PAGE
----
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Minimum Wage Enforcement, Who’s Jaw?

Feb 19, 2018 | Adongo Richard Aminu
Ignatius Baffour Awuah, Minister for Employment and Labour Relations
Ignatius Baffour Awuah, Minister for Employment and Labour Relations

I am hoping that my use of the phrase “who’s jaw” does not trivialize my otherwise serious write up.

It has often been said in various renditions, that “he who wears the shoe, knows where it pinches more”.

One can never appreciate unemployment until one is unemployed.

Has your wife ever told you that she’s getting tired of home keeping unaided? Has your daughter/son (between ages 3 to 6) come to you innocently to show to you his/her torn school uniform/footwear? And you reassure her/him that you will get her/him new ones without believing or knowing where and how to come by such needs?

Well, when you are a counselor or confidante to people, these are but a few of peoples’ anguishes which you have to share with them.

But alas, whereas stark unemployment is a phenomenon which needs no further introduction, there is yet another phenomenon which begs for attention and scrutiny.

I am referring to the underpayment of labour. It is easily observable that many corporate institutions, especially a majority of those in the private sector do not pay their workers the legally mandated minimum wage. This leads me to ask, in such a situation, who enforces the law? The majority of the victims in this category are the poorest of the poor!!! Not only are they underpaid, they are also engaged in slave like conditions. Though some of these private companies are foreign owned, others are Ghanaian businesses.

This brings to mine allegations that a chain of firms owned by a Ghanaian politician desiring to lead the nation underpays its workers. To add to that, compulsory deductions are said to be made on the salaries of the workers towards the political activities of the said politician. To be more specific, privately owned media firms (TV, Radio and newspapers) are one group of people whose remuneration of workers is terrible!!!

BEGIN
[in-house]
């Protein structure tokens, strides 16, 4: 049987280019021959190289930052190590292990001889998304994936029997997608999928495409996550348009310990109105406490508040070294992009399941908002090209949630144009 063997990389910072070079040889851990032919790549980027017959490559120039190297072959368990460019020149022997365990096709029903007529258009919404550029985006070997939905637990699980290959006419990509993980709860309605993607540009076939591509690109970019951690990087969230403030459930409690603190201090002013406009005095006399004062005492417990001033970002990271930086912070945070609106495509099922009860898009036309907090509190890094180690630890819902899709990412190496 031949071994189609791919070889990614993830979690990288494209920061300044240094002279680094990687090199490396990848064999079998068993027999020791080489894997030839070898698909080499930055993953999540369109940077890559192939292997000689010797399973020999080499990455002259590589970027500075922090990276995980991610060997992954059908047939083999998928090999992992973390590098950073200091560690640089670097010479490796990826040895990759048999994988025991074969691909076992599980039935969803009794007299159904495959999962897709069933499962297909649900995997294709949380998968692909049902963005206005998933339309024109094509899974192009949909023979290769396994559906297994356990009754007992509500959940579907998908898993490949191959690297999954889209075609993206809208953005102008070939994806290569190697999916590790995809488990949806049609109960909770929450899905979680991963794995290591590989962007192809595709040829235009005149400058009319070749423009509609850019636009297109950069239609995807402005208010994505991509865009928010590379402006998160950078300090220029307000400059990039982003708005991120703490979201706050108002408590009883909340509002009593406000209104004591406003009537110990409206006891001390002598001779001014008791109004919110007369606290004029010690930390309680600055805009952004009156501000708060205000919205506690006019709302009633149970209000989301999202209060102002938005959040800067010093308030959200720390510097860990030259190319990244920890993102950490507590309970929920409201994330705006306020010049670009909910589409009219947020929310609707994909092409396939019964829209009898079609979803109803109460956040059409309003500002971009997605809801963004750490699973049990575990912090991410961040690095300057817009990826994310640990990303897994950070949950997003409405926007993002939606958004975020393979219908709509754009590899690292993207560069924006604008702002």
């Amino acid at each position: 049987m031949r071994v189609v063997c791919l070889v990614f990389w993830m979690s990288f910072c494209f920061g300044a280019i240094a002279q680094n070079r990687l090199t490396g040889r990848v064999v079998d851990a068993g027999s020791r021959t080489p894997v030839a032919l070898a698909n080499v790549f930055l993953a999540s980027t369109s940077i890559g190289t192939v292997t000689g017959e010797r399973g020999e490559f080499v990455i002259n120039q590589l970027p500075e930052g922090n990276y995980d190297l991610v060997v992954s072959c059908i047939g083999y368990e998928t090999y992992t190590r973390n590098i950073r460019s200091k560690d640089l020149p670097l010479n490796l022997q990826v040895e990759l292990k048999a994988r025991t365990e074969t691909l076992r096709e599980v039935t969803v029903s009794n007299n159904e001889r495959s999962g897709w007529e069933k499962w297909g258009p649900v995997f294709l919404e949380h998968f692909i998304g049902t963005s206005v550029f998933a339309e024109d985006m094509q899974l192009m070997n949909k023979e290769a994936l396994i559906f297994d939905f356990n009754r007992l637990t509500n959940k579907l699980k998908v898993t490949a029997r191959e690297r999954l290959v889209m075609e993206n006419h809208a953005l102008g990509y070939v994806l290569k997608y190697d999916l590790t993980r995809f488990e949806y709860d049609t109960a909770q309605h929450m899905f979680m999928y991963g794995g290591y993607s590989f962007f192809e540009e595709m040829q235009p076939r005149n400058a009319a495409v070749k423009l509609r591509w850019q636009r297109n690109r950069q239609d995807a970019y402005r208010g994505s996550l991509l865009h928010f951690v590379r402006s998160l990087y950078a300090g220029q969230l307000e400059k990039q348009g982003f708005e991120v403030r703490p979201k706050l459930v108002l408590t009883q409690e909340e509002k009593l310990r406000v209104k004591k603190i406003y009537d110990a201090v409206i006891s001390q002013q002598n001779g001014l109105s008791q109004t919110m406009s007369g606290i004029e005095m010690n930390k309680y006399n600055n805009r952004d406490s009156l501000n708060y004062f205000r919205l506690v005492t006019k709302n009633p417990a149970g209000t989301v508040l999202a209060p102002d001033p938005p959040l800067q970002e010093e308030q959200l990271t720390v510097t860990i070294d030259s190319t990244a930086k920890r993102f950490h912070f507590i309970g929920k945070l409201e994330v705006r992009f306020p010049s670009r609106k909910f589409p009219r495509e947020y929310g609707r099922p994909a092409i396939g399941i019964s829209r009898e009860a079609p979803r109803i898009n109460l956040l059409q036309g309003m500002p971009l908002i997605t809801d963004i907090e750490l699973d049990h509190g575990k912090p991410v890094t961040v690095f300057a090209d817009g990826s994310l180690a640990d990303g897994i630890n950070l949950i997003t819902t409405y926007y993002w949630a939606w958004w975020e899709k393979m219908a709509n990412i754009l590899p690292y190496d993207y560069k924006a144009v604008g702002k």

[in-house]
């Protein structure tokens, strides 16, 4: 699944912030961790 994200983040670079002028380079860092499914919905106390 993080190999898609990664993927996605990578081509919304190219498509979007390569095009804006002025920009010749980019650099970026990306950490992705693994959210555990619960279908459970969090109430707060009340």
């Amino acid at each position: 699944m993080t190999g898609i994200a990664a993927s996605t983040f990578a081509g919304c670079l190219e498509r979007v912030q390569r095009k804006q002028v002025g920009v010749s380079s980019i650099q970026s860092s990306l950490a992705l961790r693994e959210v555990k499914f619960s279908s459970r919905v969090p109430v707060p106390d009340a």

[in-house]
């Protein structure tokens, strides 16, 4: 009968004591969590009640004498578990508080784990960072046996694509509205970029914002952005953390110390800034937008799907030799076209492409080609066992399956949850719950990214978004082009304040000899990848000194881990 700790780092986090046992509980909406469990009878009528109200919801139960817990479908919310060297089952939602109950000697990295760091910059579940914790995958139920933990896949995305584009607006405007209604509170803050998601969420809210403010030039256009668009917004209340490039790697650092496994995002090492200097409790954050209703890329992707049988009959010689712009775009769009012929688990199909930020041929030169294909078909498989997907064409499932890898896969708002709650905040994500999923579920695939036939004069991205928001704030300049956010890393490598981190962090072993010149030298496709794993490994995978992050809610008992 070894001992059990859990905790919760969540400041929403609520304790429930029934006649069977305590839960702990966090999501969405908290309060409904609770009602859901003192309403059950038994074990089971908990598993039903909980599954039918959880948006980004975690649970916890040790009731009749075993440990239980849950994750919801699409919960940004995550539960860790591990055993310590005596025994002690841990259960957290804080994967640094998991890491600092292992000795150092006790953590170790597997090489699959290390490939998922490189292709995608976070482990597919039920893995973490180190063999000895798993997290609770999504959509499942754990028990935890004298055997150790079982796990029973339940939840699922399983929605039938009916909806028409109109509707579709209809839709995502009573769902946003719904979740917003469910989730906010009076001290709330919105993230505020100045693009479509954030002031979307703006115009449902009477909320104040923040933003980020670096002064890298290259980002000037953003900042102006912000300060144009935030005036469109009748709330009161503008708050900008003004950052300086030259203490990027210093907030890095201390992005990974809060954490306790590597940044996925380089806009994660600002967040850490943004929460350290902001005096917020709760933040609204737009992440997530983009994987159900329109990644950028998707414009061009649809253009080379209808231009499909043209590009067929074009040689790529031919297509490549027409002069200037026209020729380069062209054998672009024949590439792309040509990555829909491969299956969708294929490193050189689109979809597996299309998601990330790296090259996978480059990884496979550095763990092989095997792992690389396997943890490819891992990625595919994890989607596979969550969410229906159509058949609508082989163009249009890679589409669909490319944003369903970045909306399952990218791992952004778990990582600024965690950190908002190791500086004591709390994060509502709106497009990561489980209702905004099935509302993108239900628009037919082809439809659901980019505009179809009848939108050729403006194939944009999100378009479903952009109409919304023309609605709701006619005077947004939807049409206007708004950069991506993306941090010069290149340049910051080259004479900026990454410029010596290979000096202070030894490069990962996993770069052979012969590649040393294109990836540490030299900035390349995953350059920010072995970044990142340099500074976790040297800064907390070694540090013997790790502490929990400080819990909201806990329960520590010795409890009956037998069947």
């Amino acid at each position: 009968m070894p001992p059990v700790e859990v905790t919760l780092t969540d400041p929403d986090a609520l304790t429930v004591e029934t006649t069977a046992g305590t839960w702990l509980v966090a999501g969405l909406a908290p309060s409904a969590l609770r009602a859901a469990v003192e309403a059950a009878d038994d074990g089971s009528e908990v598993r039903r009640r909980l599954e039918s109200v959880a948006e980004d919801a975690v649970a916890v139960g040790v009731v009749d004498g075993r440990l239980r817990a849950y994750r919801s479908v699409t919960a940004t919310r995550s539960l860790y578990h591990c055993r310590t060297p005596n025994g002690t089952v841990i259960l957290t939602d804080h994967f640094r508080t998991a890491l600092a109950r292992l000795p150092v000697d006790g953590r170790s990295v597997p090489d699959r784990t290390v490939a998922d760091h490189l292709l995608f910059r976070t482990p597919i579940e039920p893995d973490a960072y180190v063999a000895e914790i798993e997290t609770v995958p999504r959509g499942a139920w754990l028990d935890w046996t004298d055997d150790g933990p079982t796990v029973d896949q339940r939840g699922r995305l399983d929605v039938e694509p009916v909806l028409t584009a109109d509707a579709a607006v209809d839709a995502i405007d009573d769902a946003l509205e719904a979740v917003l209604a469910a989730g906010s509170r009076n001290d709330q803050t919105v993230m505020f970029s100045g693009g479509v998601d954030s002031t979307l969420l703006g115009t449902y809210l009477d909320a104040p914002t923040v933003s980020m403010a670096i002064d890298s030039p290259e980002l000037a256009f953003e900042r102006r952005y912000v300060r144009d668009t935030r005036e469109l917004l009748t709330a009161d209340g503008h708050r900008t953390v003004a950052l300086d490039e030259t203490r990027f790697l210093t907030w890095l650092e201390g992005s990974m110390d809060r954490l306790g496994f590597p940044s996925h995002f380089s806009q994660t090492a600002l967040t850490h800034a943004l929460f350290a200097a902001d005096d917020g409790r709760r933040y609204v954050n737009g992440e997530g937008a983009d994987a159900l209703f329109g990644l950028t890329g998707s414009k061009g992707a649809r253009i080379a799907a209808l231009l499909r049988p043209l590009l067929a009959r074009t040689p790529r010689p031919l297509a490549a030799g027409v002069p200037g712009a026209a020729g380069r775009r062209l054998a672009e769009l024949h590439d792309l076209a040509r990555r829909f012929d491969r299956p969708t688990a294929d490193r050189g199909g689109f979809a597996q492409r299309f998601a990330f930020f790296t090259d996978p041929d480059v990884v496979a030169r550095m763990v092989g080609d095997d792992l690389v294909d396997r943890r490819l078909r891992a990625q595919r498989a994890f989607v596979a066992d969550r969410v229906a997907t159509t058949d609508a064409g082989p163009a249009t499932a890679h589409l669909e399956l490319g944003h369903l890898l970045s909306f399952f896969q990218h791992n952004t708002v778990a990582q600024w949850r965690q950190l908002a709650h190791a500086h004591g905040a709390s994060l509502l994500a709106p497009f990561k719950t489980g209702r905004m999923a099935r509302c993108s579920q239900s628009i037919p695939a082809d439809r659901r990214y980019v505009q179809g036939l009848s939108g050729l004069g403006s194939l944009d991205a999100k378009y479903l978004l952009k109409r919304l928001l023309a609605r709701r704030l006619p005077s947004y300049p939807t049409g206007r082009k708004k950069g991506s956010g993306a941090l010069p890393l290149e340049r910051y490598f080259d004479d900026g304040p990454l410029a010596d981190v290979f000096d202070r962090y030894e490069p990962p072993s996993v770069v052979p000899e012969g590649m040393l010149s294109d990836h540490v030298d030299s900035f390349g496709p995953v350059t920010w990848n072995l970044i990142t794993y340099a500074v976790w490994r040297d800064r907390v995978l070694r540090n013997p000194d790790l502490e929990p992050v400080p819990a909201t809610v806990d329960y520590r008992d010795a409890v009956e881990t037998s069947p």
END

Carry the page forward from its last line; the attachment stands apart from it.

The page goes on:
Some expatriates are also terrible in how they treat workers (Marwako on my mind)

A story is told of an expatriate who engages a Ghanaian househelp. He subsequently brings in a puppy as a pet. It is reported that at very awkward times and intervals, the said expatriate instructs his Ghanaian househelp to play with the puppy because according to him (expatriate), the puppy is bored.

This particular househelp is not supposed to sleep until everyone else in the house have gone to bed. This family enjoys sitcoms and seasonal movies available on satellite TV. This means that the average time of sleep is 11:30pm. This househelp has neither leave nor weekend. She works 24/7. Can anyone guess her pay?? Well it is GHC 250 per month!!!!!

It has been suggested that cases of bad remuneration and inhuman treatment can be reported to the National Labour Commission or to the Social Welfare Department. But my question is: if I, as an employer is reported for underpaying a staff or worker, for which reason I comply for a month or two, and then sack the said worker, what happens? Is it not possible for a malicious minded individual to dispense off the services of anyone who challenges him and then go back to engaging others on the slave wage?

In as much as I am willing to concede that an employment contract is a private contract between persons (including artificial persons) of majority age, it is my believe that the state should intervene where those contracts are unconscionable and absurd. The state should find a mechanism to nose the illegality out, not wait for a report to be made. Ghana should as a matter of fact and urgency ensure the inalienable right of her citizens to live, liberty and the pursuit of happiness is guaranteed and enjoyed by all without discrimination whatsoever.

Adongo Richard Aminu.

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